The detection of the Fast Radio Burst, termed FRB 20190520B, has raised important questions about the source and origin of these signals.
The researchers published their findings in a paper in Nature. The paper said the source of FRB 20190520B was “co-located with a compact, persistent radio source and associated with a dwarf host galaxy of high specific-star-formation”. The researchers believe the signal to be close to another unknown object, emitting a weaker signal. This combination has been observed in only one Fast Radio Burst.
Fast Radio Bursts are brief but intense flashes of radio frequency emissions that typically last milliseconds. These send repeat radio waves multiple times. However, scientists are still to understand the phenomenon first discovered in 2007. Space.com reported that the discovery was credited to graduate student David Narkevic and his supervisor Duncan Lorimer.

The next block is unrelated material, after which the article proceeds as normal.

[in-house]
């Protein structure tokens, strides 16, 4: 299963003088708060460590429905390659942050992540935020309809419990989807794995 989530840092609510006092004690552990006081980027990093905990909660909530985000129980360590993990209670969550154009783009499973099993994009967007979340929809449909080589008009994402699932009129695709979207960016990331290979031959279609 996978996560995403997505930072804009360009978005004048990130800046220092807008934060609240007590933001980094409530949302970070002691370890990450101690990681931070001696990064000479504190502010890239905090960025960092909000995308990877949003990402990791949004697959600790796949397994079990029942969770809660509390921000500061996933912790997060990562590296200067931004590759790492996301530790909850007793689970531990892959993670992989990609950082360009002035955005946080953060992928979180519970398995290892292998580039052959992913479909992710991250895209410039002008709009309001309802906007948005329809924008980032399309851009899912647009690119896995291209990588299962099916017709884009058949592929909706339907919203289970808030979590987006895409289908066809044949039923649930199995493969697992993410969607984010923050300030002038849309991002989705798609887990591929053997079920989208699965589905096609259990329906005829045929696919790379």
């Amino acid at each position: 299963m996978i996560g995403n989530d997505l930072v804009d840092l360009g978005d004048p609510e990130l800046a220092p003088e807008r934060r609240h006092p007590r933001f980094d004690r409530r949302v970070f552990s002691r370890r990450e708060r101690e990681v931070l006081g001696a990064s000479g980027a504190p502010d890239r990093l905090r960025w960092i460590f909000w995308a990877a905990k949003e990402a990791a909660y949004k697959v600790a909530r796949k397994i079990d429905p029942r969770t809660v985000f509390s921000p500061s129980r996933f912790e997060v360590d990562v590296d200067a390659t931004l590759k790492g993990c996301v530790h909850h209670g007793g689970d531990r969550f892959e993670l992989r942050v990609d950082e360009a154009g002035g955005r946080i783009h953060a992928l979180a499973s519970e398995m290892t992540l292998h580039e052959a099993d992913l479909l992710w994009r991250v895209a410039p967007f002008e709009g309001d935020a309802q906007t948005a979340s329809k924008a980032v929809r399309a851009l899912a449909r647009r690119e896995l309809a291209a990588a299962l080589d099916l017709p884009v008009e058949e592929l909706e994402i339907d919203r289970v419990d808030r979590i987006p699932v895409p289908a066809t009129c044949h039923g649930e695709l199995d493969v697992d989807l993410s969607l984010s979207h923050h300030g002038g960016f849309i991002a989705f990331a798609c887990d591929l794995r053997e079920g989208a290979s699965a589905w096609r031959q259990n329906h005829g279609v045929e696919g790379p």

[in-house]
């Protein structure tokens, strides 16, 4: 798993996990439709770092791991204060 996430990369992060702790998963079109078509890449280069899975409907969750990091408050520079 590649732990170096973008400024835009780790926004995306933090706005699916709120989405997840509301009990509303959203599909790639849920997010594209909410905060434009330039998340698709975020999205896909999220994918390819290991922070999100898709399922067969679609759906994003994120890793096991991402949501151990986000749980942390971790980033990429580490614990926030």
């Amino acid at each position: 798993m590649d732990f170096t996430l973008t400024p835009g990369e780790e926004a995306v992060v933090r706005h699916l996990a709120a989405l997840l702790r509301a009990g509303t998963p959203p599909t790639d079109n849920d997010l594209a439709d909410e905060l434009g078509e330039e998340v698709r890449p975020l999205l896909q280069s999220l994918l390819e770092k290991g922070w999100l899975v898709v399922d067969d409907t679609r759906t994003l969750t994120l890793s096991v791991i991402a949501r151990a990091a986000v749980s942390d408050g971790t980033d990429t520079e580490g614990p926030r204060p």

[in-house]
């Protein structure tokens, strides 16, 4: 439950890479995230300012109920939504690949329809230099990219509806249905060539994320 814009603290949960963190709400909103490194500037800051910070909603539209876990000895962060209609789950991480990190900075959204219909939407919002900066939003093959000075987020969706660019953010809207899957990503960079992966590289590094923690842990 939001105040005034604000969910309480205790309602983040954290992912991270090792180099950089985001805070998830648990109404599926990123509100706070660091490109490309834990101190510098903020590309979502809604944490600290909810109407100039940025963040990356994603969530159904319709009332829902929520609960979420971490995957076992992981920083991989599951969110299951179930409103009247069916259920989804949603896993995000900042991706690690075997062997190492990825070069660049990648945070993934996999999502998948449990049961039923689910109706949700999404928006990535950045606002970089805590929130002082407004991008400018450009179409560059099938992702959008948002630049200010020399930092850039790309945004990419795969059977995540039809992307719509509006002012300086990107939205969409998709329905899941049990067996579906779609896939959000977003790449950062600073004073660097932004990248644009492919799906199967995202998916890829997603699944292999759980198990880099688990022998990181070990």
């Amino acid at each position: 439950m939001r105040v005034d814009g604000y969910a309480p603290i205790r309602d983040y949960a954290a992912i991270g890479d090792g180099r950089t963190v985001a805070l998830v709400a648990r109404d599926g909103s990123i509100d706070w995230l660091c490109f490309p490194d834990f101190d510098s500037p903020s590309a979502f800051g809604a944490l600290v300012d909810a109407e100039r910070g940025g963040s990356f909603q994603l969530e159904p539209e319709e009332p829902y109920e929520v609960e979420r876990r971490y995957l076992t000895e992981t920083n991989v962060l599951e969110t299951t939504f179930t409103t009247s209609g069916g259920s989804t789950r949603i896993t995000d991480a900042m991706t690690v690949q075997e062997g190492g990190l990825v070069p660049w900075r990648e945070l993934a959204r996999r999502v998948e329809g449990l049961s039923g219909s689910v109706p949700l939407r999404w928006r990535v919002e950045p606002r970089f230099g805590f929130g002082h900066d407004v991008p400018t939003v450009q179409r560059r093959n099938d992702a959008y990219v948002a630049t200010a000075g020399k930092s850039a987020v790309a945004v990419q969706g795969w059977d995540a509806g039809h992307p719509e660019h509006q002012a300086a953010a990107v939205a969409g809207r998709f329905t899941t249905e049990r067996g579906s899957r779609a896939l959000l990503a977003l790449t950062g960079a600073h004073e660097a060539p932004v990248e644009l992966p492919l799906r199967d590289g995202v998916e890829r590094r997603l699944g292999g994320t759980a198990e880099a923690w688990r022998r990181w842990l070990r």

The FRB 20190520B was detected using the Five-hundred-meter Aperture Spherical radio Telescope in Guizhou, China, in May 2019. Scientists then conducted monthly observations and detected 75 bursts between April and September 2020. The researchers localised FRB 20190520B using the US National Science Foundation’s Karl G Jansky Very Large Array, a radio astronomy observatory in central New Mexico. The researchers also observed that the object constantly emitted weaker radio waves between bursts.
The characteristics make this burst look a lot like the first Fast Radio Burst whose position was determined in 2016, Casey Law of Caltech, one of the co-authors, said in a statement to the National Science Foundation.
The 2016 object is called FRB 121102 and the properties are similar to FRB20190520B. The earlier Fast Radio Burst is also close to a persistent radio source.
The researchers theorised that the FRB 190520 might be a “newborn” — meaning it is “still surrounded by dense material ejected by the supernova explosion that left behind the neutron star”.
The researchers have theorised that once the material dissipated, the burst signals would also decline. But researchers said some questions still needed to be answered.